Correlation of Aging and Smoking with Air Trapping at Thin-Section CT of the Lung in Asymptomatic Subjects

PURPOSE: To assess the frequency and degree of air trapping at thin-section computed tomography (CT) of the lung in relation to age and smoking history in asymptomatic subjects.

MATERIALS AND METHODS: Thin-section CT of the lung was performed prospectively at end inspiration and end expiration in 82 subjects (27 smokers, 55 nonsmokers) without any history of pulmonary diseases and without present pulmonary symptoms. The frequency and degree of air trapping were evaluated according to age and smoking status.

RESULTS: The overall frequency of air trapping was 52% (43 of 82 subjects, κ = 0.72). Air trapping was found in three of 13 (23%), seven of 17 (41%), nine of 18 (50%), 11 of 17 (65%), and 13 of 17 (76%) subjects aged 21–30, 31–40, 41–50, 51–60, and greater than or equal to 61 years, respectively. The frequency of air trapping increased with age (P < .05). The degree of air trapping had a significant correlation with age (r = 0.523, P < .001) and was higher in smokers with a smoking history of more than 10 pack-years (P < .05).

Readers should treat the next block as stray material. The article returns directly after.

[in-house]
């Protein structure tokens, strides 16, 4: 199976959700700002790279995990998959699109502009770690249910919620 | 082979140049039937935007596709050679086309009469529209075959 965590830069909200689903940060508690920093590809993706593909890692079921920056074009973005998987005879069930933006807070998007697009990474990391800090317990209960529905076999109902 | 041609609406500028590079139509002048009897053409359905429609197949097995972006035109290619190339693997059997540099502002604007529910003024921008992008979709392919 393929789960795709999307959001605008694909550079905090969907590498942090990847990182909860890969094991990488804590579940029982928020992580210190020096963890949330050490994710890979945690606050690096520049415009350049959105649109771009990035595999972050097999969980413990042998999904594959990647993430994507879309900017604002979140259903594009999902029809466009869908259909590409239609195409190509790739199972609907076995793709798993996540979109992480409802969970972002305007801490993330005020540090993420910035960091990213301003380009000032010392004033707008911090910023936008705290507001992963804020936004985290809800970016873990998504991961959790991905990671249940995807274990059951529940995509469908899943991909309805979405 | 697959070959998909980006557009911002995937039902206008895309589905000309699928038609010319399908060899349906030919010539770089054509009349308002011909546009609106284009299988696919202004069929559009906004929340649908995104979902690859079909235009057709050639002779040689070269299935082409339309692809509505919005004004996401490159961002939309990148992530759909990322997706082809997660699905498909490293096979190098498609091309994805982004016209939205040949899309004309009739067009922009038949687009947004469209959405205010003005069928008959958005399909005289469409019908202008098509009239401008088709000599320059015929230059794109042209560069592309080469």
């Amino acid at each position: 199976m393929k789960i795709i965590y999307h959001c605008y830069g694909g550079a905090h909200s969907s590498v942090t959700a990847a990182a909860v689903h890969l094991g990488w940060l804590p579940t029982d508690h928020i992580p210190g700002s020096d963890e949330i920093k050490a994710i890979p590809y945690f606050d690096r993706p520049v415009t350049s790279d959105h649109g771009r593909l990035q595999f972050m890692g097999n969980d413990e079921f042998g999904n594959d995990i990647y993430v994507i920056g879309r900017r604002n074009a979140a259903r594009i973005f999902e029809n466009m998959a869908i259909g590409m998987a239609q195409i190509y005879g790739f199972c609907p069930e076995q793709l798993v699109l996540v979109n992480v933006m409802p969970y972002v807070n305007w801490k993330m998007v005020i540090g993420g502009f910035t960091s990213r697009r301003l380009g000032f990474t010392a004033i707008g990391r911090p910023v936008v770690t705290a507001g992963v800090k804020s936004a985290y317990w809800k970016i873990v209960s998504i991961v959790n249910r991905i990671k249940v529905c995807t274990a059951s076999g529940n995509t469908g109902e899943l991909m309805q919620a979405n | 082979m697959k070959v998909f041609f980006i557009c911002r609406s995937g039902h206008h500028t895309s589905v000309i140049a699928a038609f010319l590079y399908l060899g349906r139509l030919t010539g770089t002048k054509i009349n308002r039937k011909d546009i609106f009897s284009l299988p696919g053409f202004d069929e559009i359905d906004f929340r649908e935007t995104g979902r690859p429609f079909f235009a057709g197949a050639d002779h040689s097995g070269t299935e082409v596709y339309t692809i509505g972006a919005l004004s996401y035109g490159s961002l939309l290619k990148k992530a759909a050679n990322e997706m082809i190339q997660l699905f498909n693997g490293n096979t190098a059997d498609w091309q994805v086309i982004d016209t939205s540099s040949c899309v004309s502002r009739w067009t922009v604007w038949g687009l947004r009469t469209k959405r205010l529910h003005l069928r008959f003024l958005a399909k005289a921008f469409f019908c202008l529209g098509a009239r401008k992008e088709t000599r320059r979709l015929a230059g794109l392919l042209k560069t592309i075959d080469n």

CONCLUSION: Air trapping was found in approximately 50% of asymptomatic subjects. The frequency of air trapping increased with age, and its severity increased with age and smoking.


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Article History

Published in print: Mar 2000